Operation Lost Opportunity: Feds Go after Job Scams

November 20th, 2012

Under a continued crackdown on business opportunity scams called “Operation Lost Opportunity” the FTC cited seven companies in November 2012 for misrepresenting how much money people could make through the business opportunities, as well as other violations.   The companies were:

Shopper Systems, LLC: The FTC said the company offered lists of merchants seeking mystery shoppers in a buyer’s area but consumers who agreed to buy it were lured into buying another business opportunity, which was operating a web store that did nothing but draw them into negative option programs in which a consumer’s credit card was charged $49.95  monthly.

American Business Builders, LLC: The company, according to the FTC, told consumers that for a fee of  $295-$495 they could earn a commission operating a home-based business selling the company’s payment processing services, credit card terminals, and merchant cash advances to merchants in their community. But the FTC charged that the company did not obtain customers for consumers as promised and that consumers didn’t earn any income.

The Online Entrepreneur Inc.:  This company, according to the FTC, promised that for a fee of $27 it would enable consumers to affiliate with a website of “big” nationally known companies and earn commissions when Internet users clicked through the consumers’ websites and bought something from the “big” retailers.  But the FTC said some consumers couldn’t get the website to function and those who did  weren’t able to earn the promised income.

Career Advancement Group:  The FTC alleges that this company operated a nationwide job scam by placing ads in newspapers and online job search websites for positions in the U.S. Postal Service. But consumers who called the company to apply for a position were tricked into spending more than $100 for a booklet for general job-seeking advice, the FTC said.

Smart Tools LLC: For a reoccurring charge of $29.99 and an upfront fee of $3.91, consumers were told they could become “Government Insurance Refund Processors” and earn money by charging homeowners a fee for helping them get refunds on their mortgage loan insurance premiums. The FTC claims the company led consumers to believe they had to pay for the lists of refund-eligible homeowners but buried deep in its 31-page manual that the Department of Housing and Urban Development offers the same lists for free online.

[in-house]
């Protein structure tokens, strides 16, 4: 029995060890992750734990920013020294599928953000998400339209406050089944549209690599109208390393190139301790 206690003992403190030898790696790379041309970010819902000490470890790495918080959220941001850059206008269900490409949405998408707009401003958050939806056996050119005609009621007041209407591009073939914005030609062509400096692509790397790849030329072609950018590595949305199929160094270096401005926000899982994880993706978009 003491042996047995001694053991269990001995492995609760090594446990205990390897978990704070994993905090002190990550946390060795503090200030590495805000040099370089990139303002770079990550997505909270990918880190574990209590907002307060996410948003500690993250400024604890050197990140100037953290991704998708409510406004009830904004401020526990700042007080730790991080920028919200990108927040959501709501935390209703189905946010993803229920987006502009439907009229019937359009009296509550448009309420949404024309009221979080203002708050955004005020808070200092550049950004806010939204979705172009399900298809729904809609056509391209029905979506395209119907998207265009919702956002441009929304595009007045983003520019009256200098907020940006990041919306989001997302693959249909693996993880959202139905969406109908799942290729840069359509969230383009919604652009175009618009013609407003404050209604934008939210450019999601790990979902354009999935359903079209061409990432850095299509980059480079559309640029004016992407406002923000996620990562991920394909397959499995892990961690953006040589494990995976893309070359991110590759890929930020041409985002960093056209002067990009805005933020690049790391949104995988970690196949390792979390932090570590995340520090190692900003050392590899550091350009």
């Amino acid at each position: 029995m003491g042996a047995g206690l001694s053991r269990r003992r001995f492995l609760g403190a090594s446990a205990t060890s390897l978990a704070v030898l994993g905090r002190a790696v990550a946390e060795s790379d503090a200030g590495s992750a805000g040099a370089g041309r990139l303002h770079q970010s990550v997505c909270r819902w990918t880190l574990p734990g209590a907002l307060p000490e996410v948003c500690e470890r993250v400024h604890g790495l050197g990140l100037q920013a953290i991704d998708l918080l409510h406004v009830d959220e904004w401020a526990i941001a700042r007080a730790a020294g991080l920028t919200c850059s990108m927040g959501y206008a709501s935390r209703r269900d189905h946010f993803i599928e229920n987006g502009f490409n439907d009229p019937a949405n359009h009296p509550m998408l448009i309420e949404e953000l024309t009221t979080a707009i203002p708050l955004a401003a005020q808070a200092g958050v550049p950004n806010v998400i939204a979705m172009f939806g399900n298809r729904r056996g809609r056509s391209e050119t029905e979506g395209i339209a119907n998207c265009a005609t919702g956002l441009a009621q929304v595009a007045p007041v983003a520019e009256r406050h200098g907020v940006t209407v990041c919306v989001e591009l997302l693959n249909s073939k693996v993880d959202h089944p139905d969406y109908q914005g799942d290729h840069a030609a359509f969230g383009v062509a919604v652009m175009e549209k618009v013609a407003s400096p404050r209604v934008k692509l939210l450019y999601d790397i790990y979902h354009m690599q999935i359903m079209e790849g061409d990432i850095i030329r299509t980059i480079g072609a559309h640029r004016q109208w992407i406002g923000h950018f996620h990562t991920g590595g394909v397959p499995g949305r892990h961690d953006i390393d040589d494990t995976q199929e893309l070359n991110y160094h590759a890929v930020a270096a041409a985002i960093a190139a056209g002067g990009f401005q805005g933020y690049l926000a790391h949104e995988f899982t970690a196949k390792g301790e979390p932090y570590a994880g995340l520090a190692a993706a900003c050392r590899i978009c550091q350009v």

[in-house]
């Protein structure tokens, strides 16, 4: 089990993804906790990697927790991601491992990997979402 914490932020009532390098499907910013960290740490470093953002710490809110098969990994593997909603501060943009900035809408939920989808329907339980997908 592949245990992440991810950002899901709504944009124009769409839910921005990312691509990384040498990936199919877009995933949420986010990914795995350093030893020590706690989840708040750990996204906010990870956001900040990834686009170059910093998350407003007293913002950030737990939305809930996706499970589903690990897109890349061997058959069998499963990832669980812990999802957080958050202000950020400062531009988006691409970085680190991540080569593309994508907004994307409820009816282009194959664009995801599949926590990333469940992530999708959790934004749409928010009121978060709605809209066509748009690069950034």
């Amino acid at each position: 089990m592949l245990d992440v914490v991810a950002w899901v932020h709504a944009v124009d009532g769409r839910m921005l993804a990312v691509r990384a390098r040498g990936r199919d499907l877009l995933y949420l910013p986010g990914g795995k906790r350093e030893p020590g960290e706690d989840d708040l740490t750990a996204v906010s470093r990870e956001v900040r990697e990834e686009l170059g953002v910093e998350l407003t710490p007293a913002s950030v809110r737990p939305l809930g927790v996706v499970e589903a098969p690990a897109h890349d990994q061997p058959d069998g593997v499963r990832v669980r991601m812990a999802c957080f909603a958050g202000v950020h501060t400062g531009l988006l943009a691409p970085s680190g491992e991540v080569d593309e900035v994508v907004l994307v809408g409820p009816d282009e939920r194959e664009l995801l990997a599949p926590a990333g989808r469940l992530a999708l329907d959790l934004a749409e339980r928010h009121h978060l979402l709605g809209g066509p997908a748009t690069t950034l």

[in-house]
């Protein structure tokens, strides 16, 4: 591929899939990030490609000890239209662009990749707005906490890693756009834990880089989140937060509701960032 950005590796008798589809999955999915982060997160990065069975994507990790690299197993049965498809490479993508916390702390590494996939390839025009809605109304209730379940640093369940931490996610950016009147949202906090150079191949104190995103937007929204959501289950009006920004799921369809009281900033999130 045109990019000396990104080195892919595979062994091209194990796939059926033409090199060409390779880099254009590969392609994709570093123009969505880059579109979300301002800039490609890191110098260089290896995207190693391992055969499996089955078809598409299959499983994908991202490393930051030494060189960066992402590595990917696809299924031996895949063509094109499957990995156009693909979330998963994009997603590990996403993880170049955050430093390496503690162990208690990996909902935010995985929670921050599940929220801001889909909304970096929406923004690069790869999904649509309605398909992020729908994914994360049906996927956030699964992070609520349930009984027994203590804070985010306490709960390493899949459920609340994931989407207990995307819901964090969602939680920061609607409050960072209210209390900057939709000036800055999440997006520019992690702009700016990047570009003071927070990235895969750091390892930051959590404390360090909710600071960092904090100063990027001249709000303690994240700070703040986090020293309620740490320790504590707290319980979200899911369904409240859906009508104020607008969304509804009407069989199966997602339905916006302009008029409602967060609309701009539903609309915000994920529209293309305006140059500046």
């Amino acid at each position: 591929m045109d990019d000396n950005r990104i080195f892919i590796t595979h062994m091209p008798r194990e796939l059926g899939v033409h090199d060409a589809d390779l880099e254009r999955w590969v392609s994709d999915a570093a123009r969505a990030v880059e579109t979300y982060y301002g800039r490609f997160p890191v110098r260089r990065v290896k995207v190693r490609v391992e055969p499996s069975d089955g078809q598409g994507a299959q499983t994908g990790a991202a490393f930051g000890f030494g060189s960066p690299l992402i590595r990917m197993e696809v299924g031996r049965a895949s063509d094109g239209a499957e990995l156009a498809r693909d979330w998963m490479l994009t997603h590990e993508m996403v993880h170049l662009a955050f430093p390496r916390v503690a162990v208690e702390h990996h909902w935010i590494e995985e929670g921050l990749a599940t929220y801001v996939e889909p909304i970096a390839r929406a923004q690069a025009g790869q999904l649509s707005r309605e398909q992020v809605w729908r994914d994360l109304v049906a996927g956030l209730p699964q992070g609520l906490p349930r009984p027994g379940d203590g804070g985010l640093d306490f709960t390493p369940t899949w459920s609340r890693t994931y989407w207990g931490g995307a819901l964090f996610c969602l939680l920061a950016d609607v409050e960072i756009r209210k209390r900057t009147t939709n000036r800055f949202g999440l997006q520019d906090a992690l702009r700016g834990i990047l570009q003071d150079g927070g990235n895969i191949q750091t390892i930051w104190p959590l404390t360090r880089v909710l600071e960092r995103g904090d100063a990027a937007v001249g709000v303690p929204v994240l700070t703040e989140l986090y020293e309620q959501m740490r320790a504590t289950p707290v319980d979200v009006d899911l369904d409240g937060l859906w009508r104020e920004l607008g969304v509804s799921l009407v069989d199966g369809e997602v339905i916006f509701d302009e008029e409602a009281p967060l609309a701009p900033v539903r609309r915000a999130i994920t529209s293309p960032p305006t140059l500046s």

Rebate Data Processor: The company told consumers they could earn between $200 and $1,000 per day by processing applications for rebates or credit cards offered by certain marketers. But the FTC alleges that the company was really turning consumers into marketing agents. The agency said the company misrepresented the nature of the business.

The Zaken Corp.: The company, through a direct mail campaign, promised that for a fee of $148 or more consumers would find businesses with extra inventory to sell and the company would find a buyer for the inventory and pay the consumers a “finder’s fee” of half the sales price, enabling consumers to earn, on average, $4,280 per deal. But the FTC alleges that consumers who paid the fee did not earn substantial income.

Click here for more information on Operation Lost Opportunity.

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Too frequently, the term proves to be simply a euphemism for sending your money along to an unknown person or company and then watching your money magically disappear

Established in 1914 under President Woodrow Wilson, the FTC is the United States government’s primary regulatory authority in the area of consumer protection and anti-competitive business practices in the marketplace. Its Bureau of Consumer Protection assumes the lead in the Commission’s efforts to eliminate deceptive advertising and fraudulent business practices at work in the economy.

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